Wildlife around the world is threatened by habitat loss, illegal trade and conflict with humans.
Zoos play an important role in international wildlife conservation efforts. Zoos also have the unique opportunity to educate and inspire guests on how animals they see in their communities are ambassadors for those in the wild.
For more than two decades, Cleveland Metroparks Zoo has been a leader in conservation by advising and funding partners in the field who are working to protect species most at risk around the world.
The Zoo has an exemplary track record of identifying emerging leaders in field conservation and promoting global efforts by building capacity and fostering their talents. Many current partners received early financial backing from the Zoo Society and strategic in-kind and programmatic support from Zoo staff. Relationships between Zoo staff and field partners directly benefit the Cleveland community, too: Conservation partners visit on a regular basis, delivering community talks and working with Zoo staff in informal settings. With these partners, the Zoo supports, develops and implements unique and collaborative conservation projects that promote wildlife survival, benefit local people and directly address the most vital and emerging threats to wildlife today.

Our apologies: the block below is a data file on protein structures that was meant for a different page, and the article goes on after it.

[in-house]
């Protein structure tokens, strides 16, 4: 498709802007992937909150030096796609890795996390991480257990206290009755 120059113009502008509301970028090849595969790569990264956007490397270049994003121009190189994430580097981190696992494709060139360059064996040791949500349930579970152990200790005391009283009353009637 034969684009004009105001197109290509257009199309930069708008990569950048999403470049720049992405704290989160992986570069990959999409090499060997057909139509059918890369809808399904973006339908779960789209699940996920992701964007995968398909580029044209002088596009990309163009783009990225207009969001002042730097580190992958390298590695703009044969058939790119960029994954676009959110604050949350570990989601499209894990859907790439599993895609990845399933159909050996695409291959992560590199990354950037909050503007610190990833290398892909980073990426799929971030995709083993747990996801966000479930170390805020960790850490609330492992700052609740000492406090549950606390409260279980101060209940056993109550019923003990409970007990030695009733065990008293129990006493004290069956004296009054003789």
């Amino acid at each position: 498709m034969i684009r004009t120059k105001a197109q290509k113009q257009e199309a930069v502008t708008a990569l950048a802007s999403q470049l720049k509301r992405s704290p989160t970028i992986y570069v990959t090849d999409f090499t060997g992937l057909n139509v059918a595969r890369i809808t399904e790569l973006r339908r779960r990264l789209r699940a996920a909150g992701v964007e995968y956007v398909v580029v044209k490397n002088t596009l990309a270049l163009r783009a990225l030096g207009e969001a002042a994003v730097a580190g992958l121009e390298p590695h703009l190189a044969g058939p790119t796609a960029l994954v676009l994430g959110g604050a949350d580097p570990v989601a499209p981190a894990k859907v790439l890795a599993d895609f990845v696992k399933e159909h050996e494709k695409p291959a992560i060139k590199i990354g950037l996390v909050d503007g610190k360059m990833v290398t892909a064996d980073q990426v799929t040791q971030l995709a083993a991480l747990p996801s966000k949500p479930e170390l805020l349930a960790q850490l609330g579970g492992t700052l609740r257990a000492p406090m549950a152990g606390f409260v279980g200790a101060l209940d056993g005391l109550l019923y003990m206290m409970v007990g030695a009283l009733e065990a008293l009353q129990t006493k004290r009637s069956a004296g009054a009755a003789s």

Tree kangaroo research results
Science-driven adjustments to husbandry practices in AZA zoos have showed a positive effect on tree kangaroos.
Looking at animals (at the population level)
A veterinary epidemiologist is a vet who focuses on the health of animal populations.
What sounds do cheetahs make?
From chirps to purrs, growls to yelps, cheetahs are quite vocal members of the big cat family.